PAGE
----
As Rebouché puts it, the Whole Woman’s Health case boils down to the plaintiffs saying, “We are the right people to sue, we are harmed, and the state of Texas is facilitating this harm.”
The Supreme Court, in refusing to block the law, said that because private citizens are the ones enforcing SB 8 by being able to sue over any perceived violations of the law, Texas officials are not the people who should be named in the suit.
Another legal question that has been posed by the Whole Woman’s Health suit is not only who the defendants in such a suit should be, but who the plaintiffs can be and whether abortion providers are able to assert that SB 8 is causing them direct harm — and whether they were able to make such a claim before the law even went into effect.
The tricky thing here, Rebouché said, is that it’s still not clear whether or not Whole Woman’s Health’s argument that they can sue to enjoin the law holds up. Even though state officials, per the text of SB 8, can’t enforce the law, private litigants still have the ability to take those they accuse of aiding and abetting in abortion to court. Since state courts will then have to determine if there is liability in these cases, the courts are serving as state actors — which Whole Woman’s Health says makes it perfectly fair for the state of Texas to be the defendants in their suit.
It remains unclear if state courts themselves can be the target of a lawsuit, which is why Whole Woman’s Health is asking the Supreme Court to “go to the status quo” — or block the law under precedent — while the federal courts decide this issue.
Kaye said that the 5th Circuit has already said they will not hear the Whole Woman’s Health case until December at the earliest, which is why the plaintiffs have asked the Supreme Court to act on an expedited basis in their most recent filing, including for a briefing schedule that would allow them to consider taking this case on October 29. Should the Supreme Court grant this, the plaintiffs would then ask for a Supreme Court hearing to be scheduled in December. They also note that since the law has been in place for a month, they can show evidence of the harm being done by it.
“There is no opportunity for quick relief in our case,” Kaye said. “But this is still an urgently important question for the Supreme Court to consider at the earliest possible opportunity.”
What is the case that has been filed against a Texas abortion provider?
Dr. Alan Braid wrote an op-ed on September 18 in the The Washington Post disclosing that he had knowingly violated SB 8. Two days later, the first civil suit was filed against him. Braid publicly outing himself — and preemptive securing legal counsel — has been perceived by many as yet another opportunity for the courts to assess the constitutionality of SB 8. (Braid did state in his op-ed, though, that his main motivation was that failing to provide abortion care to the fullest extent of his training felt immoral and unethical to him.)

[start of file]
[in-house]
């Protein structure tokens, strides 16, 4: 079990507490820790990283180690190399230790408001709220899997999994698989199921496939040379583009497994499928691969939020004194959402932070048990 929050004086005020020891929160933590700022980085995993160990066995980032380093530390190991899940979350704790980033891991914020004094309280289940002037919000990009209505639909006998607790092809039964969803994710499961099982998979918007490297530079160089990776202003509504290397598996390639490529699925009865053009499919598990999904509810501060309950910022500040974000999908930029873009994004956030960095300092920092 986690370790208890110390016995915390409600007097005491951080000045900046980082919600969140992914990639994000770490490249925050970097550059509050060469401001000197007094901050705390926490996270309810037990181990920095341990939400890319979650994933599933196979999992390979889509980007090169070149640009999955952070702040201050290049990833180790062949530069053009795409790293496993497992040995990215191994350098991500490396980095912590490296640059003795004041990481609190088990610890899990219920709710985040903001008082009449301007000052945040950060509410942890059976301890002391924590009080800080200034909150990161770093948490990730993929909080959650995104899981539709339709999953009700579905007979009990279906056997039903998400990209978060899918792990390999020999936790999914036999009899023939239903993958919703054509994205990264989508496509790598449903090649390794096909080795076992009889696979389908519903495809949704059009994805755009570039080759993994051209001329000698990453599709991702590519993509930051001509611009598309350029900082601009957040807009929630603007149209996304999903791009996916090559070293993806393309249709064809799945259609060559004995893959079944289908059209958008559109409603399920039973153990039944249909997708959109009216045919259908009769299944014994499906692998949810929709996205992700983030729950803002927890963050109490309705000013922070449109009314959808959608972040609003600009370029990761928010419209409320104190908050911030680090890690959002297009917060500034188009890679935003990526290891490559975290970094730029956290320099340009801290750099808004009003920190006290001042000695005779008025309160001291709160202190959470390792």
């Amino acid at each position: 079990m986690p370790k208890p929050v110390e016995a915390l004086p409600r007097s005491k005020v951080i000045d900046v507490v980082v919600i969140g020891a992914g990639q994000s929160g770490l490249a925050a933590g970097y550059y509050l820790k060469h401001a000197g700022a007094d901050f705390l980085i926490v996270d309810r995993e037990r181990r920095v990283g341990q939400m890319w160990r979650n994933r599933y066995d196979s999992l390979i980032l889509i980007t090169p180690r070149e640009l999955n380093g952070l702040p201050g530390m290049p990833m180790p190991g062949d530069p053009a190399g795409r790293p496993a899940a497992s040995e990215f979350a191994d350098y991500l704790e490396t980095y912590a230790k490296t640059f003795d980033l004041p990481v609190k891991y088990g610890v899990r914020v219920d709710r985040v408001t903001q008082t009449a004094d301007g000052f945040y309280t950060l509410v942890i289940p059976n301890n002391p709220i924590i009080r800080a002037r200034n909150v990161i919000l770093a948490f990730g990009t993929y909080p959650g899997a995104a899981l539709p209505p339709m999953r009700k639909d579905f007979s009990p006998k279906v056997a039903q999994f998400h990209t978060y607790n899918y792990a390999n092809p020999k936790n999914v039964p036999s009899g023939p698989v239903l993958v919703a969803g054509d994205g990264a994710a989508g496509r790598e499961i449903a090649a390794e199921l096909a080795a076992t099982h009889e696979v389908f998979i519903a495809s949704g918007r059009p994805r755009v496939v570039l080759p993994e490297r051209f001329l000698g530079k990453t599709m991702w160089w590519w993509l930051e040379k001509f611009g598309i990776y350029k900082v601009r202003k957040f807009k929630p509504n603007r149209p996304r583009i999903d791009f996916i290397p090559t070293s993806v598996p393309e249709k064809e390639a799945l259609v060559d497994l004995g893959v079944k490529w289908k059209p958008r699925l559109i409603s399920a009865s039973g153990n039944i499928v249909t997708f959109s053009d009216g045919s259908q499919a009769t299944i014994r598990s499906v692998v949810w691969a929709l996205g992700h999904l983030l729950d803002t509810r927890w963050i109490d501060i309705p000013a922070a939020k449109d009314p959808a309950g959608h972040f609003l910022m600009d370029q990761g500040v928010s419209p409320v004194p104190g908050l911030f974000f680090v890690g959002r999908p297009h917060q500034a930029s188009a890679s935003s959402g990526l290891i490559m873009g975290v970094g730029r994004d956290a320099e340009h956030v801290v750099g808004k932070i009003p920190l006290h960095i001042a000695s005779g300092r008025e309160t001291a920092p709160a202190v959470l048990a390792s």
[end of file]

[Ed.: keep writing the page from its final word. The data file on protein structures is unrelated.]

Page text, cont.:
By having a provider subject themselves to one of SB 8’s civil suits by a private citizen, the case is now set in motion, which could ultimately give a state judge the opportunity to not only determine Braid’s innocence or guilt. Such a suit could also give an opportunity for the courts to determine whether the law under which Braid is being sued is in and of itself constitutional.
“As a practical matter, it may be that eventually a lawsuit against Dr. Braid or another abortion provider leads to a ruling confirming that a six-week ban is unconstitutional,” Kaye said. “But any such ruling wouldn’t happen for months or years.”
However, because of the nature of the civil suit — and it being directed at Braid specifically — any rulings pertaining to it would be limited in scope, Rebouché said. “If the state court enjoins the law because it’s unconstitutional and Dr. Braid can’t be sued, that is a decision that can be appealed and may get to the Texas Supreme Court, she explained. “But for the moment, it will only apply to those parties named, and won’t be applied statewide.”
So without a larger statewide injunction — like the one that could be issued by the federal district court in Austin on October 1 — any changes in who the law affects would only pertain to certain individuals or counties, but not the state as a whole.
Can we expect more lawsuits related to SB 8?
Rebouché said that there could potentially be more suits to come. These would likely be more civil suits filed against providers who had admitted to violating the law. The intended effect, Rebouché said, would be to target metropolitan areas throughout Texas to try to get state courts to enjoin the law in those specific counties.
“Again, this is a patchwork approach, but it would at least apply to providers in those metropolitan areas,” she said.
When does the Supreme Court hear Dobbs v. Jackson Women’s Health? What is the crucial question at play in this case and how might its outcome impact SB 8?
The Dobbs case raises the question of whether or not bans on abortion before a fetus can survive outside of the womb are unconstitutional.
The Mississippi case specifically looks at 15-week bans. Many Court watchers believe that, since the precedent for pre-viability bans is set, the Supreme Court even hearing the case “suggests to people that they are going to bend the viability line as the unconstitutional versus constitutional boundary,” Rebouché said. “They may overturn Roe and Casey altogether.”
Rebouché added that though she personally doesn’t think they will overturn Roe outright, what the Supreme Court may do is say that the question was never about viability, but whether the state is acting reasonably in regulating abortion. The conservative majority on the Supreme Court may say that laws like the one under review in Mississippi are reasonable actions for the state to take.
If this happens, and viability is no longer a benchmark for determining whether a restriction on abortion access is constitutional, “you don’t need SB 8 at all,” Rebouché said. States wouldn’t need to include a civilian enforcement piece to new laws, because there would be no constitutional argument against the state enforcing such a restriction themselves.
From the Collection